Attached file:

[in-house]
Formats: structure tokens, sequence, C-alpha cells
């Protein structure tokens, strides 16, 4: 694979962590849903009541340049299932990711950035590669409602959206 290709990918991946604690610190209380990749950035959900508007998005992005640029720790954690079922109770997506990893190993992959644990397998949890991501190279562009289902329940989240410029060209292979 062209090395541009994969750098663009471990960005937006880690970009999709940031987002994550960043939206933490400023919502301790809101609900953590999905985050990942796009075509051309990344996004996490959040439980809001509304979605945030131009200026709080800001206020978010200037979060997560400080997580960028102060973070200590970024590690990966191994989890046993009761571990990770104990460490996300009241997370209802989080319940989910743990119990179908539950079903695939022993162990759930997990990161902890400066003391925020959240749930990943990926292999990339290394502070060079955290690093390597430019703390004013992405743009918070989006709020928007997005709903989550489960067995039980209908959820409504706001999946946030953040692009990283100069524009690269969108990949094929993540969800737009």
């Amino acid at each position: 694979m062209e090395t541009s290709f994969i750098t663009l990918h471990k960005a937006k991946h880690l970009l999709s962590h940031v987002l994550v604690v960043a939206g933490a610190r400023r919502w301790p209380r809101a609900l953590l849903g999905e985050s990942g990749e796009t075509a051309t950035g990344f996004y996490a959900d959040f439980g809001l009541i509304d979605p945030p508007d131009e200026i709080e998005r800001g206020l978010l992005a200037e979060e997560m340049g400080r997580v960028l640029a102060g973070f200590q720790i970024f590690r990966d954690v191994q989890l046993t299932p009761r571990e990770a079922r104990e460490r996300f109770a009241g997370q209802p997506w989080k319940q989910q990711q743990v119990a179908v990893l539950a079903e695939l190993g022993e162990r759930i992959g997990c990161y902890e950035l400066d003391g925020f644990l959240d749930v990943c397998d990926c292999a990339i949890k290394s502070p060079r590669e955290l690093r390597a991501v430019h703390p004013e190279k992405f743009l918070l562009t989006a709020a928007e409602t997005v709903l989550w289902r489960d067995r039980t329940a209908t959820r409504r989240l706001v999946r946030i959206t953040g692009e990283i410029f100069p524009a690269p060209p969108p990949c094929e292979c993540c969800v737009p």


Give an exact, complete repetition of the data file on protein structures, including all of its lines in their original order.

[in-house]
Formats: structure tokens, sequence, C-alpha cells
């Protein structure tokens, strides 16, 4: 694979962590849903009541340049299932990711950035590669409602959206 290709990918991946604690610190209380990749950035959900508007998005992005640029720790954690079922109770997506990893190993992959644990397998949890991501190279562009289902329940989240410029060209292979 062209090395541009994969750098663009471990960005937006880690970009999709940031987002994550960043939206933490400023919502301790809101609900953590999905985050990942796009075509051309990344996004996490959040439980809001509304979605945030131009200026709080800001206020978010200037979060997560400080997580960028102060973070200590970024590690990966191994989890046993009761571990990770104990460490996300009241997370209802989080319940989910743990119990179908539950079903695939022993162990759930997990990161902890400066003391925020959240749930990943990926292999990339290394502070060079955290690093390597430019703390004013992405743009918070989006709020928007997005709903989550489960067995039980209908959820409504706001999946946030953040692009990283100069524009690269969108990949094929993540969800737009």
């Amino acid at each position: 694979m062209e090395t541009s290709f994969i750098t663009l990918h471990k960005a937006k991946h880690l970009l999709s962590h940031v987002l994550v604690v960043a939206g933490a610190r400023r919502w301790p209380r809101a609900l953590l849903g999905e985050s990942g990749e796009t075509a051309t950035g990344f996004y996490a959900d959040f439980g809001l009541i509304d979605p945030p508007d131009e200026i709080e998005r800001g206020l978010l992005a200037e979060e997560m340049g400080r997580v960028l640029a102060g973070f200590q720790i970024f590690r990966d954690v191994q989890l046993t299932p009761r571990e990770a079922r104990e460490r996300f109770a009241g997370q209802p997506w989080k319940q989910q990711q743990v119990a179908v990893l539950a079903e695939l190993g022993e162990r759930i992959g997990c990161y902890e950035l400066d003391g925020f644990l959240d749930v990943c397998d990926c292999a990339i949890k290394s502070p060079r590669e955290l690093r390597a991501v430019h703390p004013e190279k992405f743009l918070l562009t989006a709020a928007e409602t997005v709903l989550w289902r489960d067995r039980t329940a209908t959820r409504r989240l706001v999946r946030i959206t953040g692009e990283i410029f100069p524009a690269p060209p969108p990949c094929e292979c993540c969800v737009p």